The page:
I read this article today from Meatingplace.com regarding the use of "H1N1 flu" in the media. I find it interesting that once the negativity hits the press box it is extremely hard to shake it. Not only is this important for the pork sector but it is also important for all of Agriculture to be up front and get the positives out there immediately and correct any misinformation (if that is possible?).
copied from meatingplace.com:
A scan of headlines — including those from news organizations that participated in teleconferences Agriculture Secretary Tom Vilsack and other USDA officials held yesterday to implore the media not to call the H1N1 virus "swine flu" — do not reflect much change of heart by the mainstream media.
A look at headlines on news Web sites this morning turned up these:
* A Washington Post story was headlined, "Swine Flu Vaccine Works with One Shot." In its nineteenth paragraph, the story adds "The new virus, also known as H1N1…"
* Similarly, the New York Times headed its story "One Vaccine Shot Seen as Protective for Swine Flu." It refers in its first paragraph to "the new H1N1 swine flu vaccine."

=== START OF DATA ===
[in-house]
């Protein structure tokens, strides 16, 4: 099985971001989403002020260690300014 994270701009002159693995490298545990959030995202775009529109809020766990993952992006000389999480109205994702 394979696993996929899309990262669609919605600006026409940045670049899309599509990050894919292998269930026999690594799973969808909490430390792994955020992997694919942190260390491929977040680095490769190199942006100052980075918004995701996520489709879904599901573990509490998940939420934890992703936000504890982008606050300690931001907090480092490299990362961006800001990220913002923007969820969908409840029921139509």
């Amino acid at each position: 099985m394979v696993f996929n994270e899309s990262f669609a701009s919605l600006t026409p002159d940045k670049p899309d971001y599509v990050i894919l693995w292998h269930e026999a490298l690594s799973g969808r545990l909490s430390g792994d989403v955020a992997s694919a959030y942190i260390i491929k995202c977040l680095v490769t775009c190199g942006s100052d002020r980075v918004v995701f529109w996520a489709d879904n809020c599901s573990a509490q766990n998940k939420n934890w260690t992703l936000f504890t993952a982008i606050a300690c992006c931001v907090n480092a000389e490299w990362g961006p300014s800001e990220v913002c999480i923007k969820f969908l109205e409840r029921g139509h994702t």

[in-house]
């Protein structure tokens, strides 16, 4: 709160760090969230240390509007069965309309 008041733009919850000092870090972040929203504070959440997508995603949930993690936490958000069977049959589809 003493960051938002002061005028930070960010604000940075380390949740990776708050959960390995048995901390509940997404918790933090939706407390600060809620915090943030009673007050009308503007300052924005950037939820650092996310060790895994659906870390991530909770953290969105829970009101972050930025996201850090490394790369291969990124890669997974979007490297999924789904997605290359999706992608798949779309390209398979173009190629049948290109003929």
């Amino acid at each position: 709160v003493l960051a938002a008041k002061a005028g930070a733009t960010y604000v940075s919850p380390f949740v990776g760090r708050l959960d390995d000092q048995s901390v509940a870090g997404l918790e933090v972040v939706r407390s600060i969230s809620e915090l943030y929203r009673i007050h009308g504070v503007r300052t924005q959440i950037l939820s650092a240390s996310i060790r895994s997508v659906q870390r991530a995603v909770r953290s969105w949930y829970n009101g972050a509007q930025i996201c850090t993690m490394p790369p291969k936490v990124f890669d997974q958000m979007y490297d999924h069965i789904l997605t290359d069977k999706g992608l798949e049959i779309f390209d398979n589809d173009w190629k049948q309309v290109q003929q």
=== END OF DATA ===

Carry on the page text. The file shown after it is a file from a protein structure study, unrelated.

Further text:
* Time.com, a partnership between Time magazine and CNN, headlined a story this morning, "Pork, Stigmatized by Swine Flu, Gets a Government Bailout" — a reference to the $30 million pork purchase USDA announced last week. A headline on the site yesterday fared better: "Early Data Show H1N1 Vaccine Is Highly Effective."
On yesterday's media teleconference, a CNN correspondent countered that the Centers for Disease Control and Prevention uses "swine flu" as a reference on its Web site because that's what people are searching for and that's what more people are familiar with.
"To get the information out, it is sometimes unavoidable to also include that in a story. So, I'm not sure how we can get around that," the reporter said.
One headline on the CDC Web site reads "2009 H1N1 Flu (Swine Flu) and You." A Washington Post item linking to the CDC Web site reads: "Centers for Disease Control: Swine Flu and You."
Deputy Agriculture Secretary Kathleen Merrigan disagreed that it would be problematic for the media to drop the inaccurate name tag.
"There may be some bridging you have to do … but I think that most of the American public has heard 'H1N1.' We have seen it written in your articles. We have heard it on the radio," she said. "So I don't think, unless there is massive amnesia out there, that people won't pick up on what you are trying to convey if you switch to the more appropriate nomenclature."